2. 1453: Turkish threat to Europe
3. Shia Safavids versus Sunni Ottomans
B. On the Frontiers of Islam: The Songhay and Mughal Empires
1. Islam and the trans-Sahara trade
2. Political unity and religious diversity in India
3. Muslim merchants and Sufi mystics in Southeast Asia
4. Malacca
IV. Civilizations of the Fifteenth Century: The Americas
A. The Aztec Empire
1. Mexica
2. Tenochtitlán
3. Conquest state and market centers
4. Tlacaelel (1398–1480) and ideology of human sacrifice
B. The Inca Empire
1. 2,500 miles and 10,000,000 subjects
2. State bureaucracy, resettlement, and Quechua
3. Mita
4. Gender parallelism but not gender equality
V. Webs of Connection
A. Empires
B. Religion
C. Long-established and long-distance trade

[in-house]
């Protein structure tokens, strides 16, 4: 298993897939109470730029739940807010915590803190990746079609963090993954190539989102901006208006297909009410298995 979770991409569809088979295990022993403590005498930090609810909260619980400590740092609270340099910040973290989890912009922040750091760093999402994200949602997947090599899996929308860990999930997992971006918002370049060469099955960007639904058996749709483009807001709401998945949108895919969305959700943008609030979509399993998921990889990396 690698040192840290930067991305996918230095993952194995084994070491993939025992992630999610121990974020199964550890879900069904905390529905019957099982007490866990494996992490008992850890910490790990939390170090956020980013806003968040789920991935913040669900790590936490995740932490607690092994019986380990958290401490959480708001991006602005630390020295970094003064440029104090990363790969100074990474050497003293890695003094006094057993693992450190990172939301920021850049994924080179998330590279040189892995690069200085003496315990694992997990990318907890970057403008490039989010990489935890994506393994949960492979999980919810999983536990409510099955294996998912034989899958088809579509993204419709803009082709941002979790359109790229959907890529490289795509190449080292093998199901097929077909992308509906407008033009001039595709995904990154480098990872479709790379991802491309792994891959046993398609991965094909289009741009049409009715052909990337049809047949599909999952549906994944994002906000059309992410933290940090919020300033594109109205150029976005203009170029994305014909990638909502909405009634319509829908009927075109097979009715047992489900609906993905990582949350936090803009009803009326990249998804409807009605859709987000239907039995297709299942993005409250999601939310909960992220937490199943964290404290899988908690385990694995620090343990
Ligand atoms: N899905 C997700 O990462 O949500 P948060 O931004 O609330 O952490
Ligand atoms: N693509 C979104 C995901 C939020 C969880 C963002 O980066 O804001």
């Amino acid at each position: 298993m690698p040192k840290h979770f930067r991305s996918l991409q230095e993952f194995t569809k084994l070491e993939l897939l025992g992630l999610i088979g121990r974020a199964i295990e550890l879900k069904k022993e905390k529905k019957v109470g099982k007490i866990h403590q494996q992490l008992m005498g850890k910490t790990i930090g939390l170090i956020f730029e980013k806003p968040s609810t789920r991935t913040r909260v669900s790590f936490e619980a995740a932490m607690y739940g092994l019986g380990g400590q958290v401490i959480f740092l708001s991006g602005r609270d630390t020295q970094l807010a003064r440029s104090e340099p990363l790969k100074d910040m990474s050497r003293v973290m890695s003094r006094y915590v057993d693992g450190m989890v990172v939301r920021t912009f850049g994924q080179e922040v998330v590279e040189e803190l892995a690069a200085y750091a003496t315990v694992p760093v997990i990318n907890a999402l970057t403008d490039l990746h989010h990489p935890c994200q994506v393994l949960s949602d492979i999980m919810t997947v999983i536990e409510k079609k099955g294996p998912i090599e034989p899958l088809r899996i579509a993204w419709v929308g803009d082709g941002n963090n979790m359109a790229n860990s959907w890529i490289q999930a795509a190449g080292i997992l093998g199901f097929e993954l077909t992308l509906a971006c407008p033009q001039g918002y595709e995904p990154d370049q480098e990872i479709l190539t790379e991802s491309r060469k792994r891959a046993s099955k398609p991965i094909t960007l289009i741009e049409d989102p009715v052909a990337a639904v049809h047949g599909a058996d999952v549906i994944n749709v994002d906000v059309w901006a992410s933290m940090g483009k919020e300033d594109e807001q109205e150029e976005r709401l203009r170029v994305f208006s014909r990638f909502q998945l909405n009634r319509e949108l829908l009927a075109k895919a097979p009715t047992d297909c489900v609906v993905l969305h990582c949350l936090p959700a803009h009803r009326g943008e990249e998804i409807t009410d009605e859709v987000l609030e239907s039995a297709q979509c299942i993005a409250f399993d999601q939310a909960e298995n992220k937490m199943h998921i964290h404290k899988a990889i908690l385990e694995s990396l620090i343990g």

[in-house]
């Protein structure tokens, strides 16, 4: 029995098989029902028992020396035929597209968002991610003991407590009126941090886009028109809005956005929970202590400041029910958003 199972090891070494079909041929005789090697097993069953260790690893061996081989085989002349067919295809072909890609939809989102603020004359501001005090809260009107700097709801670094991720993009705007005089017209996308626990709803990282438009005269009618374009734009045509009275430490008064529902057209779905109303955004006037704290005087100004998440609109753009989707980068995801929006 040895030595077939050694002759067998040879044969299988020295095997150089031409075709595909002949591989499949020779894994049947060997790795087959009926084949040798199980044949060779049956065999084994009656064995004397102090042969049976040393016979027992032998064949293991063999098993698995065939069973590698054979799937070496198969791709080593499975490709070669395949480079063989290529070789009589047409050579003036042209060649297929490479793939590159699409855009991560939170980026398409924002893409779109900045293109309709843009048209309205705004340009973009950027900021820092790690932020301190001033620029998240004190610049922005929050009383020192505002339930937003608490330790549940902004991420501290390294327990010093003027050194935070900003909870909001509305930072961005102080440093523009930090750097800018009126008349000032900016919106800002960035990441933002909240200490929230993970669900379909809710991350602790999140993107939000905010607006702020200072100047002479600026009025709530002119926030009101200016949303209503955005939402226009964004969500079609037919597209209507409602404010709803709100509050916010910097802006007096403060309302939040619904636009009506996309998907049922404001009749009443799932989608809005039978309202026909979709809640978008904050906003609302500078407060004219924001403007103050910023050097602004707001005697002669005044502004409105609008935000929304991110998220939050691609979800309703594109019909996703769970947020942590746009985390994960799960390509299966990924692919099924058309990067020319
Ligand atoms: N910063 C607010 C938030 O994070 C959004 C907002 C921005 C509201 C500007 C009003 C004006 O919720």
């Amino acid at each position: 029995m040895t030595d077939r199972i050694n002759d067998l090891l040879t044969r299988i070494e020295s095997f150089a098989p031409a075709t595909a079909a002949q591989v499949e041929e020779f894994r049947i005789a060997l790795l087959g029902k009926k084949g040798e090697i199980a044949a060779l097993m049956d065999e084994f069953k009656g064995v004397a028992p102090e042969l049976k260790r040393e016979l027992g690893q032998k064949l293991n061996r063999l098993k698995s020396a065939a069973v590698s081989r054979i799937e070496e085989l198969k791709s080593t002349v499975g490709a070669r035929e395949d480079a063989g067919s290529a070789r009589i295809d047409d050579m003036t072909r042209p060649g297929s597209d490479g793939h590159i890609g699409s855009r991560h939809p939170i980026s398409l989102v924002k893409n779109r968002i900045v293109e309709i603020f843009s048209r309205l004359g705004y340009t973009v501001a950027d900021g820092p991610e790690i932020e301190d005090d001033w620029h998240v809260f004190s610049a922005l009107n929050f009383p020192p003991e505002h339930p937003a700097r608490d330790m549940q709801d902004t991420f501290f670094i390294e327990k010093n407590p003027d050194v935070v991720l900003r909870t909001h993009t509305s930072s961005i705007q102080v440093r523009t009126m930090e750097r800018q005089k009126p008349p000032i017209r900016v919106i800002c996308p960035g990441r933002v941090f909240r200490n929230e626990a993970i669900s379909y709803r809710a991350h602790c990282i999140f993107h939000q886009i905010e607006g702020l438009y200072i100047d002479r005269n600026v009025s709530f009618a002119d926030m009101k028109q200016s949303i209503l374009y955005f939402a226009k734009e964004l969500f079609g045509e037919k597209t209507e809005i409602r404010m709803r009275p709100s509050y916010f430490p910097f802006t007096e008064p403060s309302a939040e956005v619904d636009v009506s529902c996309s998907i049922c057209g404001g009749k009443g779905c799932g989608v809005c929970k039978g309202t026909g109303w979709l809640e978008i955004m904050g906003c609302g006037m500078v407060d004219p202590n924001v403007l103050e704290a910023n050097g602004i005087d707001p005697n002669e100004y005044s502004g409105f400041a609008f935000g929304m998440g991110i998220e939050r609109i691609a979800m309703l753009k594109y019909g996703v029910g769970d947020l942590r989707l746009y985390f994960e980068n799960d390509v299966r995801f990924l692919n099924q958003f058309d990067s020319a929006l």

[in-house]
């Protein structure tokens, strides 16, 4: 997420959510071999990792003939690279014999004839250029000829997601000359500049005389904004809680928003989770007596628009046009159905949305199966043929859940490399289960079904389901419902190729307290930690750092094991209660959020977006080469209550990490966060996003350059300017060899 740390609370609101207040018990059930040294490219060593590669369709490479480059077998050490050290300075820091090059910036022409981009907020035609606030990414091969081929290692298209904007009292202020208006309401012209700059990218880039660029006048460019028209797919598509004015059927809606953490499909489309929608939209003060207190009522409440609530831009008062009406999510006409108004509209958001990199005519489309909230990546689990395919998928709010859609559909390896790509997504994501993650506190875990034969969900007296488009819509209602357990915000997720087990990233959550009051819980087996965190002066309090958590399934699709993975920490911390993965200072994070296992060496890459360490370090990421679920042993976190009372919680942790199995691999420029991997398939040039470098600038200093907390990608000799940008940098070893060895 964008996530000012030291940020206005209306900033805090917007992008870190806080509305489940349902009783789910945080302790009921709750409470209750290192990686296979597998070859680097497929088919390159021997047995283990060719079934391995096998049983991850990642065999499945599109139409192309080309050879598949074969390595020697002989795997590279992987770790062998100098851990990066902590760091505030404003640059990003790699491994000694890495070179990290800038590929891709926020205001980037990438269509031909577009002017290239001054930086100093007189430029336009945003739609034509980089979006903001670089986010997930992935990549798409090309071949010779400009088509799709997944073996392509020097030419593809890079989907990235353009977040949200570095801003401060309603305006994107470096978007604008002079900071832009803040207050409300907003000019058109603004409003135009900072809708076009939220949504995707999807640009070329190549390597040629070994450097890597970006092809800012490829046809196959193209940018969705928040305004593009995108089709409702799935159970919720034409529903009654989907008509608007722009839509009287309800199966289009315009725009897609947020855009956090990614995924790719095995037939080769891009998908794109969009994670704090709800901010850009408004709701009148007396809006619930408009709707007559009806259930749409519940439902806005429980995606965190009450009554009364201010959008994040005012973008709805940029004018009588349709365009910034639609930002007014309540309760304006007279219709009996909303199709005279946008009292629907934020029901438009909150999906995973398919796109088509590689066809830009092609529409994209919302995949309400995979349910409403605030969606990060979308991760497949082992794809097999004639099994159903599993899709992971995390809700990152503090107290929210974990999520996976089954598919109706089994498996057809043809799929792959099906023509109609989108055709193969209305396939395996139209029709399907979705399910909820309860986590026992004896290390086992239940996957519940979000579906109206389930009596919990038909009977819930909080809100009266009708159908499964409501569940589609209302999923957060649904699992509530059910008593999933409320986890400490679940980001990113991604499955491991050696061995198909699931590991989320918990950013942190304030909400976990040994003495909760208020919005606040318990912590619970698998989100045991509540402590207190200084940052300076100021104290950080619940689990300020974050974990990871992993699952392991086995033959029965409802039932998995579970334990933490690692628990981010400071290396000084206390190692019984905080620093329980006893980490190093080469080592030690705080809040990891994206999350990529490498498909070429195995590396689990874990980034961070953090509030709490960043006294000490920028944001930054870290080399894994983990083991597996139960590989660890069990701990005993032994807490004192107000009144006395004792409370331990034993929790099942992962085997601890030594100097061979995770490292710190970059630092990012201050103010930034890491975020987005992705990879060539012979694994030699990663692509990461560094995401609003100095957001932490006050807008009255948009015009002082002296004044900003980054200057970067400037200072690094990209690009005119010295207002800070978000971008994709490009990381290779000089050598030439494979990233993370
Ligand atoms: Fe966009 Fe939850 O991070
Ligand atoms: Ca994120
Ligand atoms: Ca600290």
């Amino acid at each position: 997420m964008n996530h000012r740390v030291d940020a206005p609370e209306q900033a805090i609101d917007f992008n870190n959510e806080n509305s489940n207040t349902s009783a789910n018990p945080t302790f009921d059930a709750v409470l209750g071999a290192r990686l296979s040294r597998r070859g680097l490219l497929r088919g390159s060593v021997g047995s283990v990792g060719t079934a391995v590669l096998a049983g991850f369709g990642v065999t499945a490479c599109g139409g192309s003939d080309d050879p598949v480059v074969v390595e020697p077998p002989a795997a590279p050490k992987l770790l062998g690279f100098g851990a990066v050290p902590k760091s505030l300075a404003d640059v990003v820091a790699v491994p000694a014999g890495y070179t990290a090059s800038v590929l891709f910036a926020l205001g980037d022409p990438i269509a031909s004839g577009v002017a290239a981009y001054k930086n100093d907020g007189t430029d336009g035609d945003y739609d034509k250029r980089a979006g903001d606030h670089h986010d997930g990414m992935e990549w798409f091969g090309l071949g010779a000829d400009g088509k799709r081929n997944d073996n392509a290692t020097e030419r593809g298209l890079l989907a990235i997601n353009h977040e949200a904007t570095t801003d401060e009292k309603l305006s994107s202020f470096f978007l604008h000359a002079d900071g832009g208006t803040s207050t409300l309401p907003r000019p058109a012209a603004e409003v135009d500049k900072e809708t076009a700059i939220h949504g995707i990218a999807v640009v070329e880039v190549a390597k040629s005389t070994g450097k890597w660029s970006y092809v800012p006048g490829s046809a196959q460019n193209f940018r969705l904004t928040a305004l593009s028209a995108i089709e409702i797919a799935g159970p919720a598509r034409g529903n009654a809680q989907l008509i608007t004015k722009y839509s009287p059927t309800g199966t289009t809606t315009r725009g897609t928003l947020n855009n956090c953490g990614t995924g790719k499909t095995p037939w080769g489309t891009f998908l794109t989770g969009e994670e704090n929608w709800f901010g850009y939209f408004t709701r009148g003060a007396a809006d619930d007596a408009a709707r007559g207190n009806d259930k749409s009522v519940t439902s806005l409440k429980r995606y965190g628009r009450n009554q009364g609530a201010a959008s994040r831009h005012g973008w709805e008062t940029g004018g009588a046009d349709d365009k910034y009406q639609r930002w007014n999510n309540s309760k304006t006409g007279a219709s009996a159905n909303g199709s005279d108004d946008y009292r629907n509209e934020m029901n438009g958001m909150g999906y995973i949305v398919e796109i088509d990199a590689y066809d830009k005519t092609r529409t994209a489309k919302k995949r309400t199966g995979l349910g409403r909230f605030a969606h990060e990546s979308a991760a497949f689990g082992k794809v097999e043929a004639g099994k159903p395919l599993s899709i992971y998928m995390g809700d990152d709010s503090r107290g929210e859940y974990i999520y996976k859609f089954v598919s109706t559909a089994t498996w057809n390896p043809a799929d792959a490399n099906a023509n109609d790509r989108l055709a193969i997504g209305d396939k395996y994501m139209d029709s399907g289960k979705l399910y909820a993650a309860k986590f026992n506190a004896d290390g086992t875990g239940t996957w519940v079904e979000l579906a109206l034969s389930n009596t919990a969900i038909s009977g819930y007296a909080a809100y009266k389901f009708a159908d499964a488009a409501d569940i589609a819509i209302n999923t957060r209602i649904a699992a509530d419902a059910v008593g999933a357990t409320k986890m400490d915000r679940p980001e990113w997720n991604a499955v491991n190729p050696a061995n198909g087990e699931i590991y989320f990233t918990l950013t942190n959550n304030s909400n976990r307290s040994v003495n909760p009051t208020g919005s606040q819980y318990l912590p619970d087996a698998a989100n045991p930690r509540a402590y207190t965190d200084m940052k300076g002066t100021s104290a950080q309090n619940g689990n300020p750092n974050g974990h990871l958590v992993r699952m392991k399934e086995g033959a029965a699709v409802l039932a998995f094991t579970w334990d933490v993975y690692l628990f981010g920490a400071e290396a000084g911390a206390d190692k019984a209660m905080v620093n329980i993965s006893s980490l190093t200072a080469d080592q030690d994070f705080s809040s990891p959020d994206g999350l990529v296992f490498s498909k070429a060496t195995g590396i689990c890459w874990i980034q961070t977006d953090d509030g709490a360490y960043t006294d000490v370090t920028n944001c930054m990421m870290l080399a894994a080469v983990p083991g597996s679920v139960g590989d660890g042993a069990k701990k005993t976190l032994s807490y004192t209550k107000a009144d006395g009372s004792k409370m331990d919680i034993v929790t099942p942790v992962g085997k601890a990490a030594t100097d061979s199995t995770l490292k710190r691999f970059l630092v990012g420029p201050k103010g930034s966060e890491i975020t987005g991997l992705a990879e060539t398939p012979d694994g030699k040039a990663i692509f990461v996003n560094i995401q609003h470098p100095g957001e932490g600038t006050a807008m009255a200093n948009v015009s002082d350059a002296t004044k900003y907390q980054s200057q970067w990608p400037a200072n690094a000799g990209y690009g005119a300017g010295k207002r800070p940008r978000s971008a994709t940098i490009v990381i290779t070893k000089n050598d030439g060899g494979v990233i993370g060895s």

D. Increase in maritime trade
VI. A Preview of Coming Attractions: Looking Ahead to the Modern Era, 1500–2012
A. Extensive trade but not yet truly global
B. Coming linkage of Afro-Eurasia, the Americas, and Oceania
C. Radical change with industrialization
D. Demographic explosion
E. Urbanized, commercialized, and literate
F. Revolution of modernity
G. Rise of Europe and resistance to Europe
VII. Reflections: What If? Chance and Contingency in World History
A. Coincidence, chance, and individual decisions
B. Death of Great Khan Ogodei, 1241?
C. Scuttling the Ming fleet, 1433?
D. Siege of Vienna, 1529?
E. Insightful alternatives
Key Terms:
Aztec Empire
Seizure of Constantinople
European Renaissance
Inca Empire
Iroquois League of Five Natiosn
Ming dynasty
Mughal Empire
Ottoman Empire
Paleolithic persistence
Safavid Empire